Just for Dads ~ May 2022
Finding Nemo and Finding Dory were billion-dollar box office hits beloved by many families. To me, one of the most memorable parts of Finding Nemo happens when Dory is consoling Marlin, who is distressed that Nemo is lost. Marlin makes the statement that, as Nemo’s father, he has always made sure that nothing ever happened to Nemo. Wise Dory responds simply: “Well, you can’t never let anything happen to him. Then nothing would ever happen to him.” In short, Dory was telling Marlin that his overprotectiveness is harming his child and, in essence, not protecting him at all.
This message has stuck with me for 20 years, and it’s something I feel we need to reflect upon inside the culture of today’s family dynamics. There seems to be a strong disposition in moms to protect their kids from danger and to make sure nothing bad ever happens to them. Some of you need to listen to Dory and understand that you are only ensuring nothing happens to your children—including adventure, resiliency, and developing a strong imagination. I was at the zoo on a beautiful spring day, and I noticed how few parents were engaged with their young kids. Many were pushing their perfectly able kids in strollers while many of those same kids were looking at an electronic device. If parents cannot engage young children and stimulate their imaginations at the zoo on a beautiful day, then—holy moly—we are in deep trouble. I watched multiple parents, mainly moms, patrol inches away from their kids, climbing on the deeply cushioned playground, to save them from dropping inches if they fell. The biggest risk most of these kids encountered on the playground was a wedgie from moms clinging so tightly to the waists of their pants, jeans, and shorts. The Birmingham Zoo is full of adventure and opportunities—with an environment as diverse as the Australian Ocean—but, like Nemo’s father, the parents I saw at the zoo were not helping their kids experience it.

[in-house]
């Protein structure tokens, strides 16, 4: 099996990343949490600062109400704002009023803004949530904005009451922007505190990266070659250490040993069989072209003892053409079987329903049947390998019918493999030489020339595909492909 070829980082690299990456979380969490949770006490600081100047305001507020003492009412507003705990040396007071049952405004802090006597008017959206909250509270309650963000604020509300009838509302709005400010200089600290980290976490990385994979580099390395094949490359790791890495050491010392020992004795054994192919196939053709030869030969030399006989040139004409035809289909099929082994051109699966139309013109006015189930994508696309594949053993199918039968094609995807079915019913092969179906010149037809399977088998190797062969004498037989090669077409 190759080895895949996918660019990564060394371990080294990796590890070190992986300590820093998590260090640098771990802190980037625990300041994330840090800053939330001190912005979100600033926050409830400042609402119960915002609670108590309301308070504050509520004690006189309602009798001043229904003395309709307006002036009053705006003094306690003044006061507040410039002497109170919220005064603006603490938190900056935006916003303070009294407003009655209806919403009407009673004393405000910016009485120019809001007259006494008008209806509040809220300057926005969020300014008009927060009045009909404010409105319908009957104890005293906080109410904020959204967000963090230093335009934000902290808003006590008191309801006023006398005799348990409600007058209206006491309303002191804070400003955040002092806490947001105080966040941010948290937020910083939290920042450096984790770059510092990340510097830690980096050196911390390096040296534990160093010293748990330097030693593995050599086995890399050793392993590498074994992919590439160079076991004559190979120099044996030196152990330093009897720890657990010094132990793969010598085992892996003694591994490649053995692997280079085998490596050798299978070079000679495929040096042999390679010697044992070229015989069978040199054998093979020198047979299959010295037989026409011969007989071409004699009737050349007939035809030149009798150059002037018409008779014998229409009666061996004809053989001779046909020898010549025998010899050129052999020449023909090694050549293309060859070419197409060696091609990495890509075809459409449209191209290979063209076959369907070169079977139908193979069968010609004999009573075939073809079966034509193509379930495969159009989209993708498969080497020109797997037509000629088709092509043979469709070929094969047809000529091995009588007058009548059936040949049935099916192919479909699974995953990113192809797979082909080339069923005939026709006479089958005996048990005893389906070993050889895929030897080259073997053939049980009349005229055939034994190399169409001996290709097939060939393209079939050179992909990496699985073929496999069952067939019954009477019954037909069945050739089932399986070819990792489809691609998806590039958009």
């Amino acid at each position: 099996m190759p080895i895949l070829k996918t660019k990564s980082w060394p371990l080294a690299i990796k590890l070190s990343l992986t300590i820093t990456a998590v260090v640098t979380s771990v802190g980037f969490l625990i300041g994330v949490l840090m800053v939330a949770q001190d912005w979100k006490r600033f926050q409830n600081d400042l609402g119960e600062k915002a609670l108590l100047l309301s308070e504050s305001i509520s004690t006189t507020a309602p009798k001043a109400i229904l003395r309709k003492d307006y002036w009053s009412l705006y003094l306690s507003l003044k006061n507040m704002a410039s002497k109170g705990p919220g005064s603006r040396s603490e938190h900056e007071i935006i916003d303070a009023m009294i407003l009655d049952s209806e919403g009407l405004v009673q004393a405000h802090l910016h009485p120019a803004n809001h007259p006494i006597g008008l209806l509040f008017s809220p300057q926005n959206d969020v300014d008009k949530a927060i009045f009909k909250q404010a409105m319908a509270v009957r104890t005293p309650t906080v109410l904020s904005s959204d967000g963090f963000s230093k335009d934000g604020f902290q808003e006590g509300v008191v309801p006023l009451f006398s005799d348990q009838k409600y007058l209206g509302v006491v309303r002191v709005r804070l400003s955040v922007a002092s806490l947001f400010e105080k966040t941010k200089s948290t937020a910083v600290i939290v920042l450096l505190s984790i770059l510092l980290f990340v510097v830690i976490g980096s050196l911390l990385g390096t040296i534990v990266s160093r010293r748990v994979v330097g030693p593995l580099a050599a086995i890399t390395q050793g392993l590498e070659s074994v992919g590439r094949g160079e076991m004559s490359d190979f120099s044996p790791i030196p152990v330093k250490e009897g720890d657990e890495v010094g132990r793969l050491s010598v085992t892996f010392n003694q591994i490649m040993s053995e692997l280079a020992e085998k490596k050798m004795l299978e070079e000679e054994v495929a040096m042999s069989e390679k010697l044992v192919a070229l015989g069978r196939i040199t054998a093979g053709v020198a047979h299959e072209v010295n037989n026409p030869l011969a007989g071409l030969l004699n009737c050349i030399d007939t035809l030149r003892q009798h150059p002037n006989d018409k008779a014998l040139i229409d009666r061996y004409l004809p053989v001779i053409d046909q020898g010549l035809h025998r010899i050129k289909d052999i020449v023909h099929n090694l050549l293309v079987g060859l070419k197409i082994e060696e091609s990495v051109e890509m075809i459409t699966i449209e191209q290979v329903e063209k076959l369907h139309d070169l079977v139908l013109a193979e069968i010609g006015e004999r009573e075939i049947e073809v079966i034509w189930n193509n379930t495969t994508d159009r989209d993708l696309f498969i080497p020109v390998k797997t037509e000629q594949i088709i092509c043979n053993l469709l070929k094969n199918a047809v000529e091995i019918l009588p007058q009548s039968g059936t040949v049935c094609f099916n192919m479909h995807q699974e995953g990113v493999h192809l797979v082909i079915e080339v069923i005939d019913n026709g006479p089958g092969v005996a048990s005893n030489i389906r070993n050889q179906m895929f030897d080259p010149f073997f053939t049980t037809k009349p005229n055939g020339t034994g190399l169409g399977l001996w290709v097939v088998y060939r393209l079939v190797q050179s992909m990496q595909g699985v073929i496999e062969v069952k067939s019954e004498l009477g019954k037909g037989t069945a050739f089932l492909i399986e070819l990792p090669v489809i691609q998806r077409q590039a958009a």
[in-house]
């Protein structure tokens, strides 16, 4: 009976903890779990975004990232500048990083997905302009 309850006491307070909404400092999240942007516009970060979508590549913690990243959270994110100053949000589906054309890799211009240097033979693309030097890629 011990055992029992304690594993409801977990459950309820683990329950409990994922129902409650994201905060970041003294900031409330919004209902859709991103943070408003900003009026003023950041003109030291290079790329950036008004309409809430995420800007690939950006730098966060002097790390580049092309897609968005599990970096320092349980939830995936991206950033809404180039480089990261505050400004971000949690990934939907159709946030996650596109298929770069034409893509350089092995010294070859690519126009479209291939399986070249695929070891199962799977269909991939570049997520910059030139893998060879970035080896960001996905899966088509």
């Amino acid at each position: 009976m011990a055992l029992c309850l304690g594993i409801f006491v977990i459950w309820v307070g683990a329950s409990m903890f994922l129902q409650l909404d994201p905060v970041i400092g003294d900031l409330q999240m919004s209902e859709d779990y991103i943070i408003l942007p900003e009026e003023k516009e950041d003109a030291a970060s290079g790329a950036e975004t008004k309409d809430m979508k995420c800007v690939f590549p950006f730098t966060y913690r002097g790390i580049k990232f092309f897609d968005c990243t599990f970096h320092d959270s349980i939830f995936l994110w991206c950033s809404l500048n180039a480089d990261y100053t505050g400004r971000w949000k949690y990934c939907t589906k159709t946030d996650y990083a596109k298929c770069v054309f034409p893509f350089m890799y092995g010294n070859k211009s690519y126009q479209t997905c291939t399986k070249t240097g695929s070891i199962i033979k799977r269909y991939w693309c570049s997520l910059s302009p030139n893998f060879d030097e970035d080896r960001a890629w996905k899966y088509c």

Children have unlimited imaginations that, as parents, we must make sure are being protected and not destroyed. My favorite summers were the ones when I was working with 8-
to 11-year-olds who were in charge of creating activities and games. We would rappel down cliffs, explore bat-filled caves, spin around in circles until we threw up, and play on a slip-and-slide where we slid into Gravy Train dog food. Those activities created the best memories ever. We must introduce our children to as many opportunities to grow and find their purpose, even when it stretches us or we think that they won’t care for the experience. They need to know, meet, and stay connected to as many members of their families and extended family as possible. When appropriate, give them as many opportunities to explore and learn from things and people around them. This includes introducing our kids to activities that we might consider dangerous or even tacky, including guns, swords, archery, roughhousing, tractors, trucks, and other dangerous machinery. Sometimes the ocean is scary, but we need to remember Dory’s wise words: “Well, you can’t never let anything happen to him. Then nothing would ever happen to him.”